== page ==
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Chapter 14: New Encounters: The Creation of a World Market

Lecture attached with Chapter 14 of The Essential World History by William J. Duiker and Jackson J. Spielvogel

Jason Holloway

on 23 September 2013

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Transcript of Chapter 14: New Encounters: The Creation of a World Market

2. The Portuguese Maritime Empire
The 16th century saw many radical changes that dramatically altered centuries long existing world patterns setting the stage for the development of modern world.
The Portuguese decided to break the Islamic trade monopoly in the region and establish their own, the city of Malacca was the key to this plan.
By early 16th century, the Portuguese were the dominant traders in the East.
Why? Their ships were lighter, quicker, and more heavily armed.
In the early 15th century, Portugal began exploring the African coast.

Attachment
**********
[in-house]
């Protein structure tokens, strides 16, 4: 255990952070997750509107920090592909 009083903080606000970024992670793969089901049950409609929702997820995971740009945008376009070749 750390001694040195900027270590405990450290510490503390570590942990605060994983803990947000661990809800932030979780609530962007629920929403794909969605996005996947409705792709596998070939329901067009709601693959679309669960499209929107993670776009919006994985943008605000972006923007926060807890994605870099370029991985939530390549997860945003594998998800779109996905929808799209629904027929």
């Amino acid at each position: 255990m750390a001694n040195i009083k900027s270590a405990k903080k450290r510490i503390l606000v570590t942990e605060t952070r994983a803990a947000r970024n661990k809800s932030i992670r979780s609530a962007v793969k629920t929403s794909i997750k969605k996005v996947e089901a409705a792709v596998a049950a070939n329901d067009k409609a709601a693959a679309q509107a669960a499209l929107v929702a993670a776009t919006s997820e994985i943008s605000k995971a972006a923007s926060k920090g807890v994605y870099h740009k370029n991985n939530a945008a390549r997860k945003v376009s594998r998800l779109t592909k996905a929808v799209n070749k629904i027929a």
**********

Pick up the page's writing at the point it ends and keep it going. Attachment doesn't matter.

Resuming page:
Shortly thereafter the first intercontinental slave trade began.
The first of many, the Portuguese built forts on the coast.
In the late 15th century, the Portuguese rounded the Cape of Good Hope and opened a new trade route to India from Europe.
Chapter 14: New Encounters: The Creation of a World Market
A. Islam and the Spice Trade
Before the Arrival of the Europeans, the Indian Ocean was an active trade route.
The majority of the shipping was in Islamic hands.
Islam gradually spread throughout Southeast Asia.
The principle state of the region was the Sultanate of Malacca, an important commercial entrepot.
Malacca was well connected with both the Islamic and the Chinese worlds.
The kingdom was the principal vehicle of Islamic expansion in the region.
C. A New Player: Europe
Europe had been an isolated backwater for 1000 years with few connections to the outside world.
During this period and immediately previous to it there was a growing attraction to the East, due to such accounts as those of Marco Polo.
The destruction of trade routes to the east meant that Europeans began to search for new seaborn patterns.
Economically, they were most interested in obtaining minerals such as gold and silver or spices such as pepper.
Likewise Religion was important. They felt a duty to spread the faith. Their motives could be summed up as "God, glory and gold."
Newly centralized 15th -16th century European governments sponsered overseas expansion.
The development of significant new technological advancements also led to increased exploration.